The U.S. Bureau of Labor Statistics keeps track of statistics related to electric injuries, and the numbers indicate that 97 percent of the one million electricians in North America have suffered some kind of electric shock or injury. You do not have to be in this line of work, though, to receive a similar injury. You could have been performing a simple maintenance chore or changing a light bulb in the office when you received a shock because of faulty wiring or touching equipment that had not been de-energized.
OSHA keeps close tabs on protecting workers from such injuries, and employers are required to adhere to general rules for controlling hazardous energy. Learn more about electric shock injuries.
The level of severity
The severity of electric shock injury depends on various factors: the type of current (direct or alternating), voltage, amperage and the body's ability to resist the electrical onslaught. Other factors include the duration of time the body stays in contact with the current, as well as the path the current takes.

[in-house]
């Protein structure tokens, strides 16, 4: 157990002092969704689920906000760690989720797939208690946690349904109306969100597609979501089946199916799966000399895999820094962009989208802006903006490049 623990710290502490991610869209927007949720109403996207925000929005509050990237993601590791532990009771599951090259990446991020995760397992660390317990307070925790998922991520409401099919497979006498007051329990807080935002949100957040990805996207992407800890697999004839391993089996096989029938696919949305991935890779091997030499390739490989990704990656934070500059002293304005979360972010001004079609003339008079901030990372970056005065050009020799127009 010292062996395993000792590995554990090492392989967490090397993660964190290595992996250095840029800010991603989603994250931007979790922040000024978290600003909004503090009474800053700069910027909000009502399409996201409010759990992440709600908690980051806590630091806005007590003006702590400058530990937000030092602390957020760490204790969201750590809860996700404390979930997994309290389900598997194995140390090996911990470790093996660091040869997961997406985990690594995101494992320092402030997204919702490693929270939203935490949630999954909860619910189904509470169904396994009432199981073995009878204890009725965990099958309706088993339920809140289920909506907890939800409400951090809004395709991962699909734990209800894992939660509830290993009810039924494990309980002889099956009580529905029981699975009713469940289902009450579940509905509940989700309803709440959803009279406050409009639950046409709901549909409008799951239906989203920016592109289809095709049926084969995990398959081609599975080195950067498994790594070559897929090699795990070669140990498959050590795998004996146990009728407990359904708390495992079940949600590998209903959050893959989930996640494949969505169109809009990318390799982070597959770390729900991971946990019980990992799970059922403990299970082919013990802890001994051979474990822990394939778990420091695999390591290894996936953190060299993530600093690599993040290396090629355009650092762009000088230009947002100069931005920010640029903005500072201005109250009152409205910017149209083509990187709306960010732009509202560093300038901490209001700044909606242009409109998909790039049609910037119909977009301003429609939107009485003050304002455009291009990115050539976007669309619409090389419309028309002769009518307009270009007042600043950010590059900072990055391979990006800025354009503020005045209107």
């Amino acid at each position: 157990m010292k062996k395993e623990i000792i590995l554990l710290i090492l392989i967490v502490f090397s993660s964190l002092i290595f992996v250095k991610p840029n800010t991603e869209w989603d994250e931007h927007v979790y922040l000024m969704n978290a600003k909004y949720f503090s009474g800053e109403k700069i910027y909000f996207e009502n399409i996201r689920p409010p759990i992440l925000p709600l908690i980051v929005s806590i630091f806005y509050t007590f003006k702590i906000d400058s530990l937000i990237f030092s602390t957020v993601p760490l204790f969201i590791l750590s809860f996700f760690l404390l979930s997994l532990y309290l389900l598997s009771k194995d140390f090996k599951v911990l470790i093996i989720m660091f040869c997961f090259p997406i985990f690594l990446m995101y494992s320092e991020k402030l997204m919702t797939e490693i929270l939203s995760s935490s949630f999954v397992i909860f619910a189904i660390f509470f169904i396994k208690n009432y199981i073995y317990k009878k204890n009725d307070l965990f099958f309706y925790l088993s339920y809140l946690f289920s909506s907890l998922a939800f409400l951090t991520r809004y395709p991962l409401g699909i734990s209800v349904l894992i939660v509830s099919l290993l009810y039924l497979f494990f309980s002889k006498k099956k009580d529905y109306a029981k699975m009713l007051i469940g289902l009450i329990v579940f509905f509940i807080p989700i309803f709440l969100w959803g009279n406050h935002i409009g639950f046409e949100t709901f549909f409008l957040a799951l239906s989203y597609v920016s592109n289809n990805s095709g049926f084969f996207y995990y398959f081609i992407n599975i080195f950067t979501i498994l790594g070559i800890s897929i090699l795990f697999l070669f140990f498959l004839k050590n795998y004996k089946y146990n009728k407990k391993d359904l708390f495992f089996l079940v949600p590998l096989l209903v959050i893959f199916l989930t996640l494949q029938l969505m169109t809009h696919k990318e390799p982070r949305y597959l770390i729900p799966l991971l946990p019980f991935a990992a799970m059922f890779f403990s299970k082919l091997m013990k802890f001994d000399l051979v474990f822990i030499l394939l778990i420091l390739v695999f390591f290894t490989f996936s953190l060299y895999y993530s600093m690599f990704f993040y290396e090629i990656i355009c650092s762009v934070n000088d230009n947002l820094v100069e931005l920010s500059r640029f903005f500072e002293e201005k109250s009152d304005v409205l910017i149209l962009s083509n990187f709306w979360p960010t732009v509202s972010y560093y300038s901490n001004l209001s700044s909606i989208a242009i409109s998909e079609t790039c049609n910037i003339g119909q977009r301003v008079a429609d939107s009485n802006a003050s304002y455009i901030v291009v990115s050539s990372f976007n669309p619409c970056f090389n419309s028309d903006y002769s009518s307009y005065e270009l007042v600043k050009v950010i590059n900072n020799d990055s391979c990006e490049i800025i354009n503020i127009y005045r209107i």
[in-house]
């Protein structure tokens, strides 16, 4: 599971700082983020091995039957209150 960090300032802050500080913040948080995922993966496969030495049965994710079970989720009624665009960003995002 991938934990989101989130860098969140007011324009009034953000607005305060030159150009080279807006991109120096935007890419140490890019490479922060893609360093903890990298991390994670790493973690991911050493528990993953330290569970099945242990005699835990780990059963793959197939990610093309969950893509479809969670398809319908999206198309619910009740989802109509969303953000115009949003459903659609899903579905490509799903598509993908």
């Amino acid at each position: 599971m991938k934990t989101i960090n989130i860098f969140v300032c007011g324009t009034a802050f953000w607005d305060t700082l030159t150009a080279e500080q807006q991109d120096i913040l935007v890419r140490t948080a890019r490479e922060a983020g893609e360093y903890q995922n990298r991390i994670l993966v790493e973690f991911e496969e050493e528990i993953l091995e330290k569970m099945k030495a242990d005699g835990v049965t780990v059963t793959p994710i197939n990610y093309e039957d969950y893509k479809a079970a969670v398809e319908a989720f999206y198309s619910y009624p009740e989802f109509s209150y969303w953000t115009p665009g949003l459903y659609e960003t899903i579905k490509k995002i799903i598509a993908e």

Those most at risk
First responders, utility and telecommunication company workers, and those in mass transit or industrial manufacturing are most at risk for electric shock. Since electricity is invisible and noiseless, workers may be in danger without realizing it. If a short circuit should occur, for example, it might trigger an arc flash event during which large amounts of energy could be generated along with intense temperatures hotter than the sun's surface. The clothing of anyone in the vicinity could catch fire. The blast could throw workers across the room, and those who survive the event could suffer severe burns.
Since you were on the job when you suffered the electric shock, you are encouraged to seek legal help for your injury as soon as you can. You may be eligible for workers' compensation. An experienced attorney can also go to work on your behalf to secure the full and fair compensation to which you may be entitled.